Tech entrepreneur Frédéric Jousset’s Art Explora will launch the vessel in 2023 with a tour around the Mediterranean and beyond
Launched in 2019 with a mission to broaden access to art, the French non-profit Art Explora is launching a USD32m catamaran that will double up as a mobile museum. Named Artexplorer, the boat is currently under construction in La Spezia, Italy, and is scheduled to set sail around the Mediterranean basin from Marseille in September 2023.
“The sea was instrumental in waging wars and trading goods — why not use it as a conveyor of culture?”, says Art Explora’s founder, the tech entrepreneur and Musée du Louvre administrator Frédéric Jousset. “The idea was to create a museum which would not be tied down to a single location, could go almost anywhere, and could reinvent itself permanently [because it has no] permanent collections.”
“Designing a 46.5 metre catamaran — the largest in the world — was in itself an exciting challenge; constructing a museum boat of these proportions that can accommodate 2,000 visitors is an unparalleled architectural and ship building challenge that I am extremely pleased to be tackling with my teams,” explains Axel de Beaufort, naval architect and designer. “We imagined this aquatic museum as a full-blown work of art, using the finest materials, craftspeople, and know-how for its construction. Alongside the work we are undertaking to develop the characteristics and performance required to travel around the world by sail, our main challenge with this unusual project is to devise an innovative design that reconciles the modularity of its spaces with the interior and exterior layout. This will allow the museum’s design to be optimally configured to provide everyone with a unique cultural experience in all four corners of the world.”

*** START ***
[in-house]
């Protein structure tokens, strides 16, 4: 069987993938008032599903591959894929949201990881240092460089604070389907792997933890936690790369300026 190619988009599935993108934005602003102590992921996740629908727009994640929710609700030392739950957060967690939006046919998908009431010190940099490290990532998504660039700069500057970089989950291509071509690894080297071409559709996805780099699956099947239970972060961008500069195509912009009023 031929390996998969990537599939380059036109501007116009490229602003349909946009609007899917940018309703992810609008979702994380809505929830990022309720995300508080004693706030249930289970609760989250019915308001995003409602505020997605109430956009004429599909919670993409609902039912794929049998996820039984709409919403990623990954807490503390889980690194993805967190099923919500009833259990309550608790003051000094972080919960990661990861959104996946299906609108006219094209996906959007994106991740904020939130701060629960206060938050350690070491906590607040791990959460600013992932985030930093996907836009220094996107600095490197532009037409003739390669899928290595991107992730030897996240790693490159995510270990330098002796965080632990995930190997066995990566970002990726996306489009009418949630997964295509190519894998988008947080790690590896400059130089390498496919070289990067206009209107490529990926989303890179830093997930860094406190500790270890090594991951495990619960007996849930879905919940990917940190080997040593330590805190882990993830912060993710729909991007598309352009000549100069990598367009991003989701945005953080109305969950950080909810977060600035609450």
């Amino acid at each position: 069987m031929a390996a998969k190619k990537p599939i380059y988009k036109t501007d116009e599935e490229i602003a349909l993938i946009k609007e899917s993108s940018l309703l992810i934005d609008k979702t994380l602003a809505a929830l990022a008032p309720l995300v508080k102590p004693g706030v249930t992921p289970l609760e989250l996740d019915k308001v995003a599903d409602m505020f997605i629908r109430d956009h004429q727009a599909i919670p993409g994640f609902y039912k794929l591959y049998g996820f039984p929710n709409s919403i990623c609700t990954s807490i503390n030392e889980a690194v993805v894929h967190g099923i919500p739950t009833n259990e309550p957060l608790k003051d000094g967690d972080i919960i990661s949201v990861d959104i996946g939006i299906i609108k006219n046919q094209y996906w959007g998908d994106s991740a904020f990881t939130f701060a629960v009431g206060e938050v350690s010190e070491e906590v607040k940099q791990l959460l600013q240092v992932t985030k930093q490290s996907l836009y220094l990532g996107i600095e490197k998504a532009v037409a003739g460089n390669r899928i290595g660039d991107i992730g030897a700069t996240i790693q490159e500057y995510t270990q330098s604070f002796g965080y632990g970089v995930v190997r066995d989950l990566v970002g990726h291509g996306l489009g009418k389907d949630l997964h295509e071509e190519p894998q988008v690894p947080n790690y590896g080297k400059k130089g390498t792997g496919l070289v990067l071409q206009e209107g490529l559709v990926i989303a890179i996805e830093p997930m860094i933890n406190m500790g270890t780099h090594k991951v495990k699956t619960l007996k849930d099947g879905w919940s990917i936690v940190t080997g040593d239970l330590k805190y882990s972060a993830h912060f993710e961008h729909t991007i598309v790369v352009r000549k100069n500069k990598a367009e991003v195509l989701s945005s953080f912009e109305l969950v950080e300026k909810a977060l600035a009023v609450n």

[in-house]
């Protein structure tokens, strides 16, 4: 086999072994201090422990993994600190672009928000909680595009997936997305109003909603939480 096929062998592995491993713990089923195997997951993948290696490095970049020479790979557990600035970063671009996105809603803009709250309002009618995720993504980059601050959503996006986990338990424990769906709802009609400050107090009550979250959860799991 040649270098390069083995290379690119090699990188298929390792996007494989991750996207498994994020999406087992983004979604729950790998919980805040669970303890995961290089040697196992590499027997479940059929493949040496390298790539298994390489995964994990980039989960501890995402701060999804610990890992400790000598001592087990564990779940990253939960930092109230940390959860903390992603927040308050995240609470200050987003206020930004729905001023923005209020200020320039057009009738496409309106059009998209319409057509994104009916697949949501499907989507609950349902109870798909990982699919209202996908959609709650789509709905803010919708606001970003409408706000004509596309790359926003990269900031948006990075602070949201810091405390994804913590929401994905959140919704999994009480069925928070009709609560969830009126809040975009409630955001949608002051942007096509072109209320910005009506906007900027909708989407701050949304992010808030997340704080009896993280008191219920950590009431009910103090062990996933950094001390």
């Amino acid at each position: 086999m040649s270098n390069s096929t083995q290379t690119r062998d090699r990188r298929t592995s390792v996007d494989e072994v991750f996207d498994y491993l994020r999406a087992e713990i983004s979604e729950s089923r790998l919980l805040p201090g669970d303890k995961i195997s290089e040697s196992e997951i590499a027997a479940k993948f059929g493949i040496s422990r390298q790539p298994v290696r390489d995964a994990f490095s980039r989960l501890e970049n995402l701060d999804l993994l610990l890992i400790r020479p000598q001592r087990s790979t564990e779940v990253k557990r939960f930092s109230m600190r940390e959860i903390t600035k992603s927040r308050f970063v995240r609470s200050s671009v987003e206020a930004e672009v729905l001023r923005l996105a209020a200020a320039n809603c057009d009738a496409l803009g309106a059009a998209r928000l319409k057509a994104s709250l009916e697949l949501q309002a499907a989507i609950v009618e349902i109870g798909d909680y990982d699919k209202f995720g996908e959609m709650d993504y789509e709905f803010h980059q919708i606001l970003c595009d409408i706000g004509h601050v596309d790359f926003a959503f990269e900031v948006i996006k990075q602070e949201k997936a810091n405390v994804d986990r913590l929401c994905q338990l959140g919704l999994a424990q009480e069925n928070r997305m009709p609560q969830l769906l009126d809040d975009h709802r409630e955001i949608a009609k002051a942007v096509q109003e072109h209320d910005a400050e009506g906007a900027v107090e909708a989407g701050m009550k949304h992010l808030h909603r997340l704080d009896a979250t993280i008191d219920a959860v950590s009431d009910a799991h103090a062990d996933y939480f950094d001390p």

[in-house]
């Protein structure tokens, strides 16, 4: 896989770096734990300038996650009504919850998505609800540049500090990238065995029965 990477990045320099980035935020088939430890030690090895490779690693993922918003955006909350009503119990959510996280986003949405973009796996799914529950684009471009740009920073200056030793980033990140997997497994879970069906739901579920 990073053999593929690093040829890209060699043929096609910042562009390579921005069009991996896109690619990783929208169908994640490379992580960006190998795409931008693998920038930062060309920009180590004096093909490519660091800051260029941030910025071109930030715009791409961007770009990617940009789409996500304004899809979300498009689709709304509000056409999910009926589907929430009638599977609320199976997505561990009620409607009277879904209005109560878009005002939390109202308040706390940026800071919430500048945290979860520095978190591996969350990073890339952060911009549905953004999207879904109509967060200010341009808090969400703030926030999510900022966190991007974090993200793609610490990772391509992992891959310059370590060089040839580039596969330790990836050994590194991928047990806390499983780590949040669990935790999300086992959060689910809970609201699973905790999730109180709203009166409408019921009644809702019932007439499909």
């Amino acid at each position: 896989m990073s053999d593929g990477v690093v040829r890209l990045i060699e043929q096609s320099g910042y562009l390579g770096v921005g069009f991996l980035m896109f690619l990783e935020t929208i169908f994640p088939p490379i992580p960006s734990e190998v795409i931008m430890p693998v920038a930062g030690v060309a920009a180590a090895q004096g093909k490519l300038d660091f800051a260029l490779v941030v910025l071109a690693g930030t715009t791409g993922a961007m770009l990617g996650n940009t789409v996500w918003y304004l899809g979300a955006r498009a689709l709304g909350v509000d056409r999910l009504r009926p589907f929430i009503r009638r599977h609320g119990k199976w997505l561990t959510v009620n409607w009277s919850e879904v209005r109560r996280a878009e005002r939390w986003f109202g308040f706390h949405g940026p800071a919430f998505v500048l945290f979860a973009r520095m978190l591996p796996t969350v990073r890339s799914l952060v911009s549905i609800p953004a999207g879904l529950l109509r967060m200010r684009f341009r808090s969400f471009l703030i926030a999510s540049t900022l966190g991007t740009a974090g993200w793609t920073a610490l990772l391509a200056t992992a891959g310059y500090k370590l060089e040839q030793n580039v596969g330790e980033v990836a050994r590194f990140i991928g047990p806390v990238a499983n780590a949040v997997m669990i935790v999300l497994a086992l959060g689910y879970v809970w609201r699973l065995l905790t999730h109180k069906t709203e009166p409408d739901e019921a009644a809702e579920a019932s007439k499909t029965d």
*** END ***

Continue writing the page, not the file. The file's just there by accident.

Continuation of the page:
The 46m-long, 300-tonne boat will be able to accommodate 2,000 visitors. On board, a documentary about Art Explora will be screened in the Flybridge welcome space. The central gallery will house an inaugural digital exhibition about the representation of women in the Mediterranean, titled Icons and led by Noëmi Daucé, an archaeology curator at the Louvre Abu Dhabi. The project room will be reserved for digital art responding to the theme of the main exhibition. The boat will also house five cabins for guests to stay on board. “It is not a production studio but artists could be invited to find inspiration on board,” Mr Jousset says.
Admission will be free and visitors will be encouraged to sign up in advance via Art Explora Academy, a new digital platform devoted to art history courses in French and English, with educational videos developed in close collaboration with Paris-Sorbonne University.
In addition to Artexplorer, Mr Jousset is also involved in the conversion of a former airship warehouse near Paris, Hangar Y, into a vast exhibition hall, and the construction of the MuMo, a travelling museum truck developed with the Centre Pompidou. “In the future, we may even turn a train into a touring museum,” he shares.
Mr Jousset is still scouting for destinations. Among the 15 or so stops to be confirmed, some will run for a longer duration and be accompanied by an events programme housed in pop-up pavilions on shore, co-organised with local cultural institutions. “Our goal is not to export Western culture only,” Mr Jousset says. “We want to be instrumental in promoting local artists as well.”
Two models of the ship are currently on view, the smaller at the Louvre in Paris and the larger one at the France Pavilion at Expo2020 in Dubai – the event is expected to attract around 25 million visitors over six months.
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